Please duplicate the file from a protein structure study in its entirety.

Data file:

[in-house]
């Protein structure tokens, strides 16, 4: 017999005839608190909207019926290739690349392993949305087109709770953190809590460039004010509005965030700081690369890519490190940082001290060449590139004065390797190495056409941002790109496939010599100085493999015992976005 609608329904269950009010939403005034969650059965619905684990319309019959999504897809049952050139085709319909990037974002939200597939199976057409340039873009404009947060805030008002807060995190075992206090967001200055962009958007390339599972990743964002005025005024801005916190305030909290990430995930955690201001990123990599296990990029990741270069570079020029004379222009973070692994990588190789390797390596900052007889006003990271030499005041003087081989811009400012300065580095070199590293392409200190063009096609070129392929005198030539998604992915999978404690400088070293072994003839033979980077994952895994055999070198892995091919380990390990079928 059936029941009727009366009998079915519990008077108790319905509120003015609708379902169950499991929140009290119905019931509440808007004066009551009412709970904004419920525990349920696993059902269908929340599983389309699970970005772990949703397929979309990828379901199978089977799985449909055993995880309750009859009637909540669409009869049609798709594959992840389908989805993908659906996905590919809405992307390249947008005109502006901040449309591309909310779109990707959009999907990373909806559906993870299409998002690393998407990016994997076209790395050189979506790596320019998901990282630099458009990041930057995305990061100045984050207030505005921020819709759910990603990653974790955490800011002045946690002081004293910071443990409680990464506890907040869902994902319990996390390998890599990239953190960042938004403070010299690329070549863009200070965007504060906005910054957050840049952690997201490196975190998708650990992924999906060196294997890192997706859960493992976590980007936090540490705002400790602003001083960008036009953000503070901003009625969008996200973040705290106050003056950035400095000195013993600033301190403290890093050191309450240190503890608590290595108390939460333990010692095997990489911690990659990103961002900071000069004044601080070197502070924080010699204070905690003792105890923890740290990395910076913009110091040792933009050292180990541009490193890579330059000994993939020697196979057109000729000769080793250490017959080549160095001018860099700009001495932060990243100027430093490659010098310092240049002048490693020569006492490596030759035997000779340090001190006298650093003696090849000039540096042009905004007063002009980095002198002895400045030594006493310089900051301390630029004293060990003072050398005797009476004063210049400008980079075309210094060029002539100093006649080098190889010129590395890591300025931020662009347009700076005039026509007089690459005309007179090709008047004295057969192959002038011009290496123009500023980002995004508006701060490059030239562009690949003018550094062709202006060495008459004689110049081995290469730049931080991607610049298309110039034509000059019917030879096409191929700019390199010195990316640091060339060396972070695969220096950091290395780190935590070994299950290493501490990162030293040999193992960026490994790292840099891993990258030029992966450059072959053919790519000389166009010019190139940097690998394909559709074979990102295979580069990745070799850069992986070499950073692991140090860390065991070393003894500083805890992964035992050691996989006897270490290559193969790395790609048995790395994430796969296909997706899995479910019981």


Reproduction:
[in-house]
């Protein structure tokens, strides 16, 4: 017999005839608190909207019926290739690349392993949305087109709770953190809590460039004010509005965030700081690369890519490190940082001290060449590139004065390797190495056409941002790109496939010599100085493999015992976005 609608329904269950009010939403005034969650059965619905684990319309019959999504897809049952050139085709319909990037974002939200597939199976057409340039873009404009947060805030008002807060995190075992206090967001200055962009958007390339599972990743964002005025005024801005916190305030909290990430995930955690201001990123990599296990990029990741270069570079020029004379222009973070692994990588190789390797390596900052007889006003990271030499005041003087081989811009400012300065580095070199590293392409200190063009096609070129392929005198030539998604992915999978404690400088070293072994003839033979980077994952895994055999070198892995091919380990390990079928 059936029941009727009366009998079915519990008077108790319905509120003015609708379902169950499991929140009290119905019931509440808007004066009551009412709970904004419920525990349920696993059902269908929340599983389309699970970005772990949703397929979309990828379901199978089977799985449909055993995880309750009859009637909540669409009869049609798709594959992840389908989805993908659906996905590919809405992307390249947008005109502006901040449309591309909310779109990707959009999907990373909806559906993870299409998002690393998407990016994997076209790395050189979506790596320019998901990282630099458009990041930057995305990061100045984050207030505005921020819709759910990603990653974790955490800011002045946690002081004293910071443990409680990464506890907040869902994902319990996390390998890599990239953190960042938004403070010299690329070549863009200070965007504060906005910054957050840049952690997201490196975190998708650990992924999906060196294997890192997706859960493992976590980007936090540490705002400790602003001083960008036009953000503070901003009625969008996200973040705290106050003056950035400095000195013993600033301190403290890093050191309450240190503890608590290595108390939460333990010692095997990489911690990659990103961002900071000069004044601080070197502070924080010699204070905690003792105890923890740290990395910076913009110091040792933009050292180990541009490193890579330059000994993939020697196979057109000729000769080793250490017959080549160095001018860099700009001495932060990243100027430093490659010098310092240049002048490693020569006492490596030759035997000779340090001190006298650093003696090849000039540096042009905004007063002009980095002198002895400045030594006493310089900051301390630029004293060990003072050398005797009476004063210049400008980079075309210094060029002539100093006649080098190889010129590395890591300025931020662009347009700076005039026509007089690459005309007179090709008047004295057969192959002038011009290496123009500023980002995004508006701060490059030239562009690949003018550094062709202006060495008459004689110049081995290469730049931080991607610049298309110039034509000059019917030879096409191929700019390199010195990316640091060339060396972070695969220096950091290395780190935590070994299950290493501490990162030293040999193992960026490994790292840099891993990258030029992966450059072959053919790519000389166009010019190139940097690998394909559709074979990102295979580069990745070799850069992986070499950073692991140090860390065991070393003894500083805890992964035992050691996989006897270490290559193969790395790609048995790395994430796969296909997706899995479910019981």